Mars Village: China’s Massive $61 Million Tourism Destination



China is constantly pushing the envelope on all fronts and now the country is doing it again with plans to spend $61 million on a massive Mars Village that is to be a draw for tourists and researchers alike.

The plans are currently in the blueprint stage which covers for an exotic sprawl that would stretch to 95,000 square kilometres (about 36,600 square miles). It is to be located in an arid region of the Tibetan plateau which possesses rocky terrain that resembles Mars.

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The Mars Village is supposed to offer both a large Mars-themed tourist attraction and a simulated space exploration camp that could be a hub for scientific research and education.

A lot of people often have dreams of going to space which may be hard to bring to reality due to the still extreme cost of space missions and the actual planet has no water, a toxic atmosphere and a wildly fluctuating climate. The Mars Village could be a relatively comfortable option for humans to explore a Mars-like landscape.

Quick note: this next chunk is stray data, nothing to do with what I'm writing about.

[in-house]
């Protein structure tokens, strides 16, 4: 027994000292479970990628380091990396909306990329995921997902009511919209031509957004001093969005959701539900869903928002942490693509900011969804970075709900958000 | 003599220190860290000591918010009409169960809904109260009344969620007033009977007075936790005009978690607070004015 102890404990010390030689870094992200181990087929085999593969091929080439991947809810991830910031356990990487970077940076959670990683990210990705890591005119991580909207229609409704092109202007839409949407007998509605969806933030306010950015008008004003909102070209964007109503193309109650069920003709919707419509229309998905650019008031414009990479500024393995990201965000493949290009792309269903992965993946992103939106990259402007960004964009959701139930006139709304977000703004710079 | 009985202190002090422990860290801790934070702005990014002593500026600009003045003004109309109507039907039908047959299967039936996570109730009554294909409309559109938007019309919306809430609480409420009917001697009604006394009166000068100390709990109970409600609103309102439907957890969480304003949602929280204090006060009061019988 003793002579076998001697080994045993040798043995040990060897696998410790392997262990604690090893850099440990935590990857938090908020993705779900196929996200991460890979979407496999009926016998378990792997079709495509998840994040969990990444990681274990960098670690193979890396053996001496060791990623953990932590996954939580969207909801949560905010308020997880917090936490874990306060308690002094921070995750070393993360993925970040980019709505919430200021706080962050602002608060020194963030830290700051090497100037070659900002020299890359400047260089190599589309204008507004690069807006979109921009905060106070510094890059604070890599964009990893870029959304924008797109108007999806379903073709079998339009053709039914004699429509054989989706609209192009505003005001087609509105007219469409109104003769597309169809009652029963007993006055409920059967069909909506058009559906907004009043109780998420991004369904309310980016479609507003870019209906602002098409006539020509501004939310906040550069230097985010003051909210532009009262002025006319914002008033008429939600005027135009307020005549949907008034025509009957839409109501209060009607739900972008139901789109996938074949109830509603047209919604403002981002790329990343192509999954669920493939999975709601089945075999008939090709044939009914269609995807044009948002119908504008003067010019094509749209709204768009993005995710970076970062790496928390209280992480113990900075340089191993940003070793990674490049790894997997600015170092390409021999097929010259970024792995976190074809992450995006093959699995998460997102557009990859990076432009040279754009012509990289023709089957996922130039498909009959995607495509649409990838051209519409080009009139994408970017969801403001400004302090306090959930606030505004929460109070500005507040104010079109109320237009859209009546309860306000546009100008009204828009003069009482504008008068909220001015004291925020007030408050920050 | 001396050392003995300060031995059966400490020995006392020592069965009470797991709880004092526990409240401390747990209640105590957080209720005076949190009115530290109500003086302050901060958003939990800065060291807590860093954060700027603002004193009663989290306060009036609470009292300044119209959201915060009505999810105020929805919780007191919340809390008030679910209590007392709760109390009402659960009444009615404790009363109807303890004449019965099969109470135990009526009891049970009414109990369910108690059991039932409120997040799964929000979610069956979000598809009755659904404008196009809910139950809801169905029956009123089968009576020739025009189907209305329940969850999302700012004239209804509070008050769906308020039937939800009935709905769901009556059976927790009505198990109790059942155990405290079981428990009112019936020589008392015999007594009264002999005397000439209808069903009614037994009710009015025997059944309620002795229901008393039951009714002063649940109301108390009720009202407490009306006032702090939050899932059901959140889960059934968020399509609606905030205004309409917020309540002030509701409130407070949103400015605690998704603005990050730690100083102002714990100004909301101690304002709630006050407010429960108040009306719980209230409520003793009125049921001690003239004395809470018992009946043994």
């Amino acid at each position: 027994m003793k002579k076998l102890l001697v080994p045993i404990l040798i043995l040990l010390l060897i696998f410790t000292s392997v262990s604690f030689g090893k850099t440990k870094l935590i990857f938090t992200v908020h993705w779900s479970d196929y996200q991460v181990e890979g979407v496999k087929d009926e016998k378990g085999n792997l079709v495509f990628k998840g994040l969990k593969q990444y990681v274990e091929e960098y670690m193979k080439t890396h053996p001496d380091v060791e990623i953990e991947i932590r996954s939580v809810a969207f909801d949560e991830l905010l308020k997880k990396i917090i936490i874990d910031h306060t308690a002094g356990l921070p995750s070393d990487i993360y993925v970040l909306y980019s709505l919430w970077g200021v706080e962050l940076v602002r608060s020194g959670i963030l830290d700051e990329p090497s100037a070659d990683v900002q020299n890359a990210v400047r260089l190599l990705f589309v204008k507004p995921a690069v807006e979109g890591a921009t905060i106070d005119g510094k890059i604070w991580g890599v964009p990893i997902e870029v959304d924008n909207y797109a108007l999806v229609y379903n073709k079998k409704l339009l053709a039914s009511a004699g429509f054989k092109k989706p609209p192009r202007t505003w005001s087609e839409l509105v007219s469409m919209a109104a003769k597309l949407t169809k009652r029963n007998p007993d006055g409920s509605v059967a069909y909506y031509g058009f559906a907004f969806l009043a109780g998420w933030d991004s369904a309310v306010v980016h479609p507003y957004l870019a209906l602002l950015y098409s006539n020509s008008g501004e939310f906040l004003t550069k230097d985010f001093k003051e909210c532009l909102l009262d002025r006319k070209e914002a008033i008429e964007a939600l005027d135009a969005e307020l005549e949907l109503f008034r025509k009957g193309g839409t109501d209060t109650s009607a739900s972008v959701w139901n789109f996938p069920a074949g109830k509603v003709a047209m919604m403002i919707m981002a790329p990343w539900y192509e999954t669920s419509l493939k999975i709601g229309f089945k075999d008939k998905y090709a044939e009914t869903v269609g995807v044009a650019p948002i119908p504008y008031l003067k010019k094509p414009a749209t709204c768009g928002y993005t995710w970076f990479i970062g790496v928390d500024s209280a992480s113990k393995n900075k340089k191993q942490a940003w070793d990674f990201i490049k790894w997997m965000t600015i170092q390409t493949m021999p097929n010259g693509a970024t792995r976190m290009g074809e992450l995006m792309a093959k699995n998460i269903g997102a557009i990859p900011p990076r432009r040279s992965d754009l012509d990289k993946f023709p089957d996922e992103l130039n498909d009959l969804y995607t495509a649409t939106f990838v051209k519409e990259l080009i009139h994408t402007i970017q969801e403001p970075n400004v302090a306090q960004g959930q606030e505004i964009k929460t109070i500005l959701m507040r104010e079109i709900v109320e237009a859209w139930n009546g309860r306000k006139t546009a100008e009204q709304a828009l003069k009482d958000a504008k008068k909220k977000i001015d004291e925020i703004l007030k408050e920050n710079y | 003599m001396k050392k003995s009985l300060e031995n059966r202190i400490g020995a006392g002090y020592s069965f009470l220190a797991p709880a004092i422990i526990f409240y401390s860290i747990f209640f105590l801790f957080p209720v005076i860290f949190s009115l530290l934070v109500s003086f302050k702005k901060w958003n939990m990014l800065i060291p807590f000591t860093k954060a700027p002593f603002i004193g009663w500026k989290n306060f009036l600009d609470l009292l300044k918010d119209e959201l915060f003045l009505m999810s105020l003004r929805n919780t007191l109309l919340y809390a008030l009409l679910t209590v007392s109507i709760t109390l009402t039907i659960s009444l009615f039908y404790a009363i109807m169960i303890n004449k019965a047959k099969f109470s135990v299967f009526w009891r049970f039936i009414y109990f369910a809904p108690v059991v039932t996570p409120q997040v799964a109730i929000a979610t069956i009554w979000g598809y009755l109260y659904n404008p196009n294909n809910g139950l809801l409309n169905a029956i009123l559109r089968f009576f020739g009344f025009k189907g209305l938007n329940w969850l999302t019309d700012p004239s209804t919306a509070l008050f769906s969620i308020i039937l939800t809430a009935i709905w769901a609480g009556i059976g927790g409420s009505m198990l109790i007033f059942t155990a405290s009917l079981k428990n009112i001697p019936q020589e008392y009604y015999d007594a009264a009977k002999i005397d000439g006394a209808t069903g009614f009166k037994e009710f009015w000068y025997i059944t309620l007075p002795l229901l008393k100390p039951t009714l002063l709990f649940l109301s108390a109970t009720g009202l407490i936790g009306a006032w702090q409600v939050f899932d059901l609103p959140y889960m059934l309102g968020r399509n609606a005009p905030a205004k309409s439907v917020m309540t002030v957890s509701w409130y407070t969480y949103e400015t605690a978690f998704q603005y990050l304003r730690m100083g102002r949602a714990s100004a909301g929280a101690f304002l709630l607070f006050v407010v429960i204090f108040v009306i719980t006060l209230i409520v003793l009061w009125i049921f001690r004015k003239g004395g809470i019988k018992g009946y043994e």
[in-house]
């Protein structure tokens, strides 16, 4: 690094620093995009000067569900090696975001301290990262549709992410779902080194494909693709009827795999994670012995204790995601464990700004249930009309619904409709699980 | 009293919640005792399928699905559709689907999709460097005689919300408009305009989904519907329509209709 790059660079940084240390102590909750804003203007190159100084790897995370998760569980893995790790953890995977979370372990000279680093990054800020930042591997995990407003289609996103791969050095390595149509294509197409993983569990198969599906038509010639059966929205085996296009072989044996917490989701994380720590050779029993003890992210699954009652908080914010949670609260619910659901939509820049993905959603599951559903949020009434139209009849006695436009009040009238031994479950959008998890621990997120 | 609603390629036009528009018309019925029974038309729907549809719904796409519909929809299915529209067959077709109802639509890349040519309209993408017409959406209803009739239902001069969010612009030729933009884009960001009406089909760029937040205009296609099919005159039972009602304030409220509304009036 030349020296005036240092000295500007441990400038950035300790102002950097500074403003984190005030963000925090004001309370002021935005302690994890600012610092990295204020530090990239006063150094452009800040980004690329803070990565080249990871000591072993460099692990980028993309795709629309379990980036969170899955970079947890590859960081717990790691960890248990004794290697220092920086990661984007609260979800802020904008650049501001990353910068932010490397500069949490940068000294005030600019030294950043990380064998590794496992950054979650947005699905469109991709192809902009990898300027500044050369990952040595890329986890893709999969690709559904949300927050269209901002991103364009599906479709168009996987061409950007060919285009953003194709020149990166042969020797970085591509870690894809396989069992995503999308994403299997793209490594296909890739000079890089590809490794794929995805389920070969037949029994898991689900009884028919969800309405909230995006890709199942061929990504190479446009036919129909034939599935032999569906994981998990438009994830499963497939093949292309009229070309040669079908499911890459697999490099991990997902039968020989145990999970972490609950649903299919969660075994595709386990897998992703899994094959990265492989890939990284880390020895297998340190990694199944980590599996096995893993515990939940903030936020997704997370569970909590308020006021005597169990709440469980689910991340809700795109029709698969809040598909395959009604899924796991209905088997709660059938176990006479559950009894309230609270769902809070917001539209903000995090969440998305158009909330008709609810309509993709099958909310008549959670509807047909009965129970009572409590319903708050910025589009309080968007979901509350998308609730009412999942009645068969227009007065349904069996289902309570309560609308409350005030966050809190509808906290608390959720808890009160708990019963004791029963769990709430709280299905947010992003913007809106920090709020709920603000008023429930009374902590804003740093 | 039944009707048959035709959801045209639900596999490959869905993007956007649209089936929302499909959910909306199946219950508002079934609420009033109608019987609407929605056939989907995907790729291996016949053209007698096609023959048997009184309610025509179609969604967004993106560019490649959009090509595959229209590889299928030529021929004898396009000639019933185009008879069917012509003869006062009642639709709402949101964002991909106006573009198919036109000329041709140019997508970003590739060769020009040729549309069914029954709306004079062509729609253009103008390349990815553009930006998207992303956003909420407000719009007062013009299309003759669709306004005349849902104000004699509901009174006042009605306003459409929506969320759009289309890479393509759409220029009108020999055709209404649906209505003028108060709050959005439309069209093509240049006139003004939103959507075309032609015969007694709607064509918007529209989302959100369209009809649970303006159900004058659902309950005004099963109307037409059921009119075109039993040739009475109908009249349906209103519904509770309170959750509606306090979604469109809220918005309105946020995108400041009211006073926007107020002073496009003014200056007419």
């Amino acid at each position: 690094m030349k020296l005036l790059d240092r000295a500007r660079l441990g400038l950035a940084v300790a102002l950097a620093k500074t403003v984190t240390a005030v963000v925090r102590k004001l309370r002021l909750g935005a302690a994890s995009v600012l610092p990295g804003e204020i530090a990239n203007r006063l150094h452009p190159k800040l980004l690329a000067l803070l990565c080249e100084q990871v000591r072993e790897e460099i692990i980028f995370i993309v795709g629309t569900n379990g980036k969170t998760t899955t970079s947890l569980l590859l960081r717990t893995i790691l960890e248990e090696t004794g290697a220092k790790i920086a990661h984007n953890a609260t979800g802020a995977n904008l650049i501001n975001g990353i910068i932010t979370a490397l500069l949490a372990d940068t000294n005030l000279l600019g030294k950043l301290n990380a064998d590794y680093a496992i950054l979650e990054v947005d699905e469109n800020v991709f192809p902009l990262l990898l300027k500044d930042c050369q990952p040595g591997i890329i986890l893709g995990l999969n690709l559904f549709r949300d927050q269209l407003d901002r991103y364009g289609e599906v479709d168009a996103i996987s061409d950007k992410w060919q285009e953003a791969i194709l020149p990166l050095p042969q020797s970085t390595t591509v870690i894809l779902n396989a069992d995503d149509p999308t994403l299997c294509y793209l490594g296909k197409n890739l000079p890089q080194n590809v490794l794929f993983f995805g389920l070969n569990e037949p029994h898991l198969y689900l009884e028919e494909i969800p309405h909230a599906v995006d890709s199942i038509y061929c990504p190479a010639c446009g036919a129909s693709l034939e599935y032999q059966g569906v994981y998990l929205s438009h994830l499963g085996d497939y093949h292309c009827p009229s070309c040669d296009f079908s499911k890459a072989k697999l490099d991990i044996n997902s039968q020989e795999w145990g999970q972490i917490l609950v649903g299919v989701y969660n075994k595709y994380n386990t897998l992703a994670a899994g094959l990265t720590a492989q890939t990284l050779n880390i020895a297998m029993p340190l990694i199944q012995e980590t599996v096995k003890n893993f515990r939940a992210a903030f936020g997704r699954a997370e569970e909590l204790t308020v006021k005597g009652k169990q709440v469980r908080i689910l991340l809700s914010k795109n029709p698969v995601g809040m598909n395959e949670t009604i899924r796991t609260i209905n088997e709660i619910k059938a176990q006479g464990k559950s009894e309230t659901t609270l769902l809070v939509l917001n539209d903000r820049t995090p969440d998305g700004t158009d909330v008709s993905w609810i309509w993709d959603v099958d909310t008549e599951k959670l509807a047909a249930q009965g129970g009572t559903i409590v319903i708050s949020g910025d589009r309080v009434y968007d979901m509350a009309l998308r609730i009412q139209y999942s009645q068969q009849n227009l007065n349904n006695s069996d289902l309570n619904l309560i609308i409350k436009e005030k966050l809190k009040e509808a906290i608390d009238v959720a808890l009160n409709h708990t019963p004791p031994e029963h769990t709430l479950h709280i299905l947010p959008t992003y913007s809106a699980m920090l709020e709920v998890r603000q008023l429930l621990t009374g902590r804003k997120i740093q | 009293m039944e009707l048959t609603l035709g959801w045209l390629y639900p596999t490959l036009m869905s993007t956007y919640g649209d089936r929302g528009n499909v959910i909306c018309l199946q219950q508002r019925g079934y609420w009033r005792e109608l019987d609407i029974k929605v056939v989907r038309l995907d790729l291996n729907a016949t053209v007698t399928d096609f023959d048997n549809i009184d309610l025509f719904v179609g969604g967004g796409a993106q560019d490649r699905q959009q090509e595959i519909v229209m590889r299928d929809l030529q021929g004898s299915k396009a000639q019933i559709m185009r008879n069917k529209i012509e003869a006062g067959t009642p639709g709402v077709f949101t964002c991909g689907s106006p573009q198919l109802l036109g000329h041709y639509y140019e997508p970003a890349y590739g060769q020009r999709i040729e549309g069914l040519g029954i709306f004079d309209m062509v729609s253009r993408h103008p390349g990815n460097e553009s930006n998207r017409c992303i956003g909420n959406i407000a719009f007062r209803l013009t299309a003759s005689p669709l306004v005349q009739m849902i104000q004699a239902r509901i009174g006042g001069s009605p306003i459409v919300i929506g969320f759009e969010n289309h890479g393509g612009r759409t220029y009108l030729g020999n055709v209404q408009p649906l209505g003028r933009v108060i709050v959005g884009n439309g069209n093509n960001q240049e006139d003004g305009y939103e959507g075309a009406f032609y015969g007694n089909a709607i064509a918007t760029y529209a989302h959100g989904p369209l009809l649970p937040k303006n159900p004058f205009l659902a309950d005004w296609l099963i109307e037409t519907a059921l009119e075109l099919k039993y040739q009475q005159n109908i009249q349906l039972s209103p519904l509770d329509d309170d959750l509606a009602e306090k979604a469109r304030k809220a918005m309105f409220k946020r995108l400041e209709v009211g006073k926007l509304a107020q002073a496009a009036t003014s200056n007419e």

As it stands, the Chinese government is planning to launch an unmanned mission to Mars in 2020. Its ambitious space programme has been progressing at a rapid pace in recent years.

Mars Village

Last year in August, China launched a potentially groundbreaking quantum-enabled satellite, testing communications technology, and in early August its Jade Rabbit lunar rover shut down after 31 months operating on the Moon.

In 2011 a Chinese Mars probe travelling on a Russian spacecraft was doomed but that seeming failure has only made China more determined in its goal of space exploration. It was the third country to successfully land a rover on the Moon.

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If China succeeds in 2020 it would be the fifth country or grouping to orbit Mars, behind the US, Russia/USSR, Europe and India. No matter what happens with all those space dreams, the Mars Village would be a definite coup for China tourism and even research wise.

This project is on an even keel with China’s “Unsinkable ship” theme park which is an attempt to recreate the experience of the Titanic crashing into an iceberg.